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The climate

The weather in Málaga

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The whole Reserve is clearly situated within the zone of Mediterranean climate, meaning that the basic features of this type of climate are present throughout the whole territory.

The annual cycle commences with a mild Autumn in which, as the season advances, the rain becomes more frequent. In December, with the approach of Winter, the coldest months, January and February, begin, and these, together with March, are usually the rainiest and therefore, when there is more likely to be snow. From then on, with the arrival of Spring, the temperatures start to rise and the rain becomes less frequent and less abundant. Summer, practically dry, reaches its maximum temperatures in the months of July and August.

Nevertheless, and falling under the general features of the Mediterranean climate, the presence of three essential factors, which are the latitude, the influence of the nearby Mediterranean and the Atlantic Ocean, and the steep gradient of altitude in the mountains, means, as a consequence, that many variations in this type of climate take place, particularly with respect to the temperatures throughout the course of the year and the abundance of the rainfall.

In the first aspect, i.e. the temperatures, the altitude and the greater or lesser influence of the sea, cause noticeable differences depending on the area. In the southern part of the Reserve, which is closest to the Costa el Sol, and the area facing towards the Guadalhorce Valley, the low altitude and the stabilizing effect of the sea produce mild temperatures that make it possible to enjoy pleasant winters and not excessively hot summers. At the same time, there are the northern and north-eastern sectors where, although the altitude is not much greater, the mountainous barrier created by the Sierra does not allow the marine influence to have any effect, meaning there is a marked Continental effect that gives rise to severer winters, including early morning frost during the coldest months, and hot summers. Lastly, in the central zone of the Reserve, where the great mountain massifs are located, the effect of the altitude predominates, and also the effect of the Continental climate. This means that winters are harsh, with average temperatures that do not go above 10º, and freezing snowfall and blizzards. Summers are usually hot, due to the high level of solar radiation, although it cools off considerably at night.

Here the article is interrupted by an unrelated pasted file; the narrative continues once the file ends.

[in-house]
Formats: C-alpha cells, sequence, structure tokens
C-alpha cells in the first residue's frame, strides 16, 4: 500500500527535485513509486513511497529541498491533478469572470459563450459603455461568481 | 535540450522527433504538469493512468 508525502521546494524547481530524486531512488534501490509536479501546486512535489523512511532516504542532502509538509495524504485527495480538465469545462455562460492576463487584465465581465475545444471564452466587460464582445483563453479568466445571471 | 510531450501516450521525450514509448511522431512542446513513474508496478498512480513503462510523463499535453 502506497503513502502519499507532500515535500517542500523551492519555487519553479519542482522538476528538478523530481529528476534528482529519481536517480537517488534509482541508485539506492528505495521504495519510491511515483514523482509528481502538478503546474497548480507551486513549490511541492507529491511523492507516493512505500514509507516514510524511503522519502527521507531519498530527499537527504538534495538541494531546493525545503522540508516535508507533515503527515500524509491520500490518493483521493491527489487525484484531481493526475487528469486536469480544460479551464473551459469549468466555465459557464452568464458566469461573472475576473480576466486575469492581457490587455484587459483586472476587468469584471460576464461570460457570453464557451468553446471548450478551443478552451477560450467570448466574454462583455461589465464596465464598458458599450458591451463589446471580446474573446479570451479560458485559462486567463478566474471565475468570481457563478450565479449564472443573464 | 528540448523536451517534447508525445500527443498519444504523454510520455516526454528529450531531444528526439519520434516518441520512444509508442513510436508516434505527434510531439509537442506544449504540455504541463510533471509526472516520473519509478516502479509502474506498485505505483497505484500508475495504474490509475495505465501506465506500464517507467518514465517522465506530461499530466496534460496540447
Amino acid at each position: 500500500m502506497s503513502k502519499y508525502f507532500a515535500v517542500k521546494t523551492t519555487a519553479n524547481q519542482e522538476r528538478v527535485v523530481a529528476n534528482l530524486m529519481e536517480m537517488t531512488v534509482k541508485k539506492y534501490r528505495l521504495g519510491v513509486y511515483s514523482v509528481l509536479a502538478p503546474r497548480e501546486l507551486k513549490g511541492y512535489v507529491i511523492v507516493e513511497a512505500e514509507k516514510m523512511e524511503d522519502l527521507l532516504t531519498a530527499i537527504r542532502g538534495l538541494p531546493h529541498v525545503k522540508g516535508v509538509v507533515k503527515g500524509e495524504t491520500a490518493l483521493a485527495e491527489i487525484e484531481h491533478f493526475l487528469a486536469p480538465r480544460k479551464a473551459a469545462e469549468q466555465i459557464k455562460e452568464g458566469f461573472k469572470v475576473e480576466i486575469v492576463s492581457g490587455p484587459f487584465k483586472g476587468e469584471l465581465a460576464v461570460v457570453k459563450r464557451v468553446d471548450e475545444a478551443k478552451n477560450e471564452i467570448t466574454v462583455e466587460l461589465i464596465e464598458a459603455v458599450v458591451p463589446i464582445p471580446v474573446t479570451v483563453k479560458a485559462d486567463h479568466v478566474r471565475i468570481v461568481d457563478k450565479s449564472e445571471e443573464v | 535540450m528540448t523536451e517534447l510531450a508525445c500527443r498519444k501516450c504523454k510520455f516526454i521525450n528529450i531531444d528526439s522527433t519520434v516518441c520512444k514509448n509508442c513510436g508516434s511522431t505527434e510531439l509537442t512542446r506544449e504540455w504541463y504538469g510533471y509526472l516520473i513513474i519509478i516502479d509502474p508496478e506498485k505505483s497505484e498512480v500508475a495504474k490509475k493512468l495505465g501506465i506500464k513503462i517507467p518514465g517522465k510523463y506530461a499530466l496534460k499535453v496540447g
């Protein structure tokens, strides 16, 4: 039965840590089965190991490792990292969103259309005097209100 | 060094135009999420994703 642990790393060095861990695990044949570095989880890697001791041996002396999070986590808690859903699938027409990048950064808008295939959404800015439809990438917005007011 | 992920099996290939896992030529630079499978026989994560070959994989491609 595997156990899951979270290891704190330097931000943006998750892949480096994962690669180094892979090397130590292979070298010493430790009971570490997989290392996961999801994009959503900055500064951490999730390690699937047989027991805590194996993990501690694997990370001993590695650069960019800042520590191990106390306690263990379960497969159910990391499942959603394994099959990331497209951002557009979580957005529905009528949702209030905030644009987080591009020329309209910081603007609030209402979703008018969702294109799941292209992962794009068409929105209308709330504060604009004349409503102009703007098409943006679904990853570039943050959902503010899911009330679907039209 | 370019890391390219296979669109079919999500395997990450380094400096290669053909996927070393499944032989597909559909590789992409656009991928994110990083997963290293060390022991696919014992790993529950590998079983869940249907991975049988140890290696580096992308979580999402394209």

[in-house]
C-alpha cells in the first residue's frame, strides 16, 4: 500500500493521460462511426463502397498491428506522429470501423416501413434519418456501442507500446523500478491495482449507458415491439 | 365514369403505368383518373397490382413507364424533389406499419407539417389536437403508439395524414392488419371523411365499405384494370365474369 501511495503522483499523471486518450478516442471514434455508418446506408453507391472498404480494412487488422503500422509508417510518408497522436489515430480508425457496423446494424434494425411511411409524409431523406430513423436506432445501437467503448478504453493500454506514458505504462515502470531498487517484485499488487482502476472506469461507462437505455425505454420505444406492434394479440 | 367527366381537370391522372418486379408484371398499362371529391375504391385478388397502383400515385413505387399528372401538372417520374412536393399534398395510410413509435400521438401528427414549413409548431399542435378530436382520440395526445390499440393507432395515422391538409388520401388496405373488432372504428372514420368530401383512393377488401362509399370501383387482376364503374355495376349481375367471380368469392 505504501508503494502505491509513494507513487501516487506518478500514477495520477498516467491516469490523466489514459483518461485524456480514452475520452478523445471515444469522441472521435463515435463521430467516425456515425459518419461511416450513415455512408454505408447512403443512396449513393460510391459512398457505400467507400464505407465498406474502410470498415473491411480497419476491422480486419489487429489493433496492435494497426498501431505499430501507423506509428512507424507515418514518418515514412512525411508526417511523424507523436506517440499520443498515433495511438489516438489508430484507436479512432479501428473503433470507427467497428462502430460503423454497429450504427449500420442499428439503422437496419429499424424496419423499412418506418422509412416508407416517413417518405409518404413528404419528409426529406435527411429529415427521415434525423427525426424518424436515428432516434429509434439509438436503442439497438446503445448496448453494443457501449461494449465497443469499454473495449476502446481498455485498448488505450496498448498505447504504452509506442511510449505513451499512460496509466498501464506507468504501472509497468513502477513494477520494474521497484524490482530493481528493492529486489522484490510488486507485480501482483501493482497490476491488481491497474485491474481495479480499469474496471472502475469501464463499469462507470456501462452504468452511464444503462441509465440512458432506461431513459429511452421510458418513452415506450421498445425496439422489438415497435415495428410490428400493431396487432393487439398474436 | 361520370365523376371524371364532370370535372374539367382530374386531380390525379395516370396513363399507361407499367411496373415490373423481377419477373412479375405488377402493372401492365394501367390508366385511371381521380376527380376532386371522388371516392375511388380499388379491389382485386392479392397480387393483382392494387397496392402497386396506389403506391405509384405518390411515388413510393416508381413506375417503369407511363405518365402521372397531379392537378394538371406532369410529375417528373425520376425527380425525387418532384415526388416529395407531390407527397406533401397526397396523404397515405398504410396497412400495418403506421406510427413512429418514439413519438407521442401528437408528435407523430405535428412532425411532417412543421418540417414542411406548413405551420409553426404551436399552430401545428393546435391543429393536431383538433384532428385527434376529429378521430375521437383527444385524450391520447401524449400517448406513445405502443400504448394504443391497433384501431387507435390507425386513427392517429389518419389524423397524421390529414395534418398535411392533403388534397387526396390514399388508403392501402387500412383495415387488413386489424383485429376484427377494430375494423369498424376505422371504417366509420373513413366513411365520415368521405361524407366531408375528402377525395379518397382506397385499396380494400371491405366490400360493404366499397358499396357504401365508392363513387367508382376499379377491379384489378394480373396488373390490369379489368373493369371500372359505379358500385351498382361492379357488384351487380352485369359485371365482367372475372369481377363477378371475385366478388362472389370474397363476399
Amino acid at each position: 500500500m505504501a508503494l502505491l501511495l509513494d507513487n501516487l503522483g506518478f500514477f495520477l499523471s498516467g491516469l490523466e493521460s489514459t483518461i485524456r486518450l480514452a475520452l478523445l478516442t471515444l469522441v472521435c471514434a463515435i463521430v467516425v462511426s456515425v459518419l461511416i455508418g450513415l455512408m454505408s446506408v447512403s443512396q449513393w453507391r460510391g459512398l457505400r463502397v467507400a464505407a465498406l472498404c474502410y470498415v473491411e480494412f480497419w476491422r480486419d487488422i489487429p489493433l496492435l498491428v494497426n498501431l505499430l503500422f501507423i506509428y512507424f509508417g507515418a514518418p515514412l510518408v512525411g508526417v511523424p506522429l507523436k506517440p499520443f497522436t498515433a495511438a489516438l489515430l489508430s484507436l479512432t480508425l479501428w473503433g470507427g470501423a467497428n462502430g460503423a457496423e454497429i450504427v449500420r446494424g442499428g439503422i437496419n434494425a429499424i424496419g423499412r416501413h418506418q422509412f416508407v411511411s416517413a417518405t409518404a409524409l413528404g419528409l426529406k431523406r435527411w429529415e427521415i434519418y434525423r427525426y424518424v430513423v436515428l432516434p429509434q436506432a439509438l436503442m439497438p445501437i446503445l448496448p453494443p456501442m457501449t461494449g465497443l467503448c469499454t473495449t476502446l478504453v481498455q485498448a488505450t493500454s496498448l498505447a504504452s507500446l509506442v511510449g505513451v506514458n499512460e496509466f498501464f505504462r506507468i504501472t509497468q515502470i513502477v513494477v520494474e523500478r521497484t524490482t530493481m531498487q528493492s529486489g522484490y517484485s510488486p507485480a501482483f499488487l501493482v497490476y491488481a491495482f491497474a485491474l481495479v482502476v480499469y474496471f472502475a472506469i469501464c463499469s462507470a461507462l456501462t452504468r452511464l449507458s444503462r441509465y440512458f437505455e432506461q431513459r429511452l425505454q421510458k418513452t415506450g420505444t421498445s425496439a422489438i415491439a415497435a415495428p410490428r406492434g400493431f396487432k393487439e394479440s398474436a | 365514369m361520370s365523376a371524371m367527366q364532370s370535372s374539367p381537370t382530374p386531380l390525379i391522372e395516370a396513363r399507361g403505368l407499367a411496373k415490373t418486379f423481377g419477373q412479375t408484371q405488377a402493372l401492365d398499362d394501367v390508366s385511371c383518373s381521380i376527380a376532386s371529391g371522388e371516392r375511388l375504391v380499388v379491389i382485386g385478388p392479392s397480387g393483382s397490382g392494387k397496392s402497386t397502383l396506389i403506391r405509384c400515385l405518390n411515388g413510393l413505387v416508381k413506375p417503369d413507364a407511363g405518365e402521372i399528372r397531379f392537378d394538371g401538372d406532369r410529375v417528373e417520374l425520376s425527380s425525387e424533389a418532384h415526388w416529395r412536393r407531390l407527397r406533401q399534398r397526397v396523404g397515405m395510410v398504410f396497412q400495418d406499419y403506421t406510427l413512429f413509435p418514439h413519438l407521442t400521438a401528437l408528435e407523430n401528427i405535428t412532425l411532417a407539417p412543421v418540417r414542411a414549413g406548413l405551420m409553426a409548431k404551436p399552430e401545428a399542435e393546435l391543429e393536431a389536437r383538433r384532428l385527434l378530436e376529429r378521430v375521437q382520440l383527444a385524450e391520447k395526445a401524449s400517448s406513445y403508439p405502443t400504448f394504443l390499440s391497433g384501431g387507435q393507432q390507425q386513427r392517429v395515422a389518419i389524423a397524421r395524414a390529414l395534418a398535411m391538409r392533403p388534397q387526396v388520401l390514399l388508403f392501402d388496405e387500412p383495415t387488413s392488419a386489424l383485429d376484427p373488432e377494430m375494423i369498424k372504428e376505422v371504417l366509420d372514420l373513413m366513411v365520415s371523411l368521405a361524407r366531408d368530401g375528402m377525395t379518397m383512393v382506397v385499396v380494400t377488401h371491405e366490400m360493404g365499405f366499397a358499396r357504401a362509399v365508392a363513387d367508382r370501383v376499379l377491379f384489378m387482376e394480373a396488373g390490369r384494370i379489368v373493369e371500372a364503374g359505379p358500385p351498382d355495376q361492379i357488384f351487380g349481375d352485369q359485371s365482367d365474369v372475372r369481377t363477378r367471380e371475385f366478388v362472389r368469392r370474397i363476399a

As for the rainfall, the principal factors that condition this are orientation and, once again, altitude. Although the distribution of rainfall is very irregular throughout the year, the whole area can be considered as being rainy. This is because the Atlantic fronts that penetrate from the west, from the nearby Straits of Gibraltar, have barely been able to find altitudes before arriving here, where they can discharge their high level of humidity. For this reason, the slopes and peaks of the western section of the Reserve are where the highest rainfall levels are recorded, decreasing in intensity as we travel eastwards across the district. This means that the average annual rainfall ranges from more than1,800 l/m2 that is reached in the areas close to Torrecilla to the somewhat more than 600 l/m2 in the lower parts of the countryside around Guaro.













Association for the Rural Development of Sierra de las Nieves

Edificio Sierra de las Nieves, Paraje de Río Grande-Las Millanas, s/n - 29109- Tolox (Málaga) - Phone: 952 48 28 21 - Fax: 952 48 29 44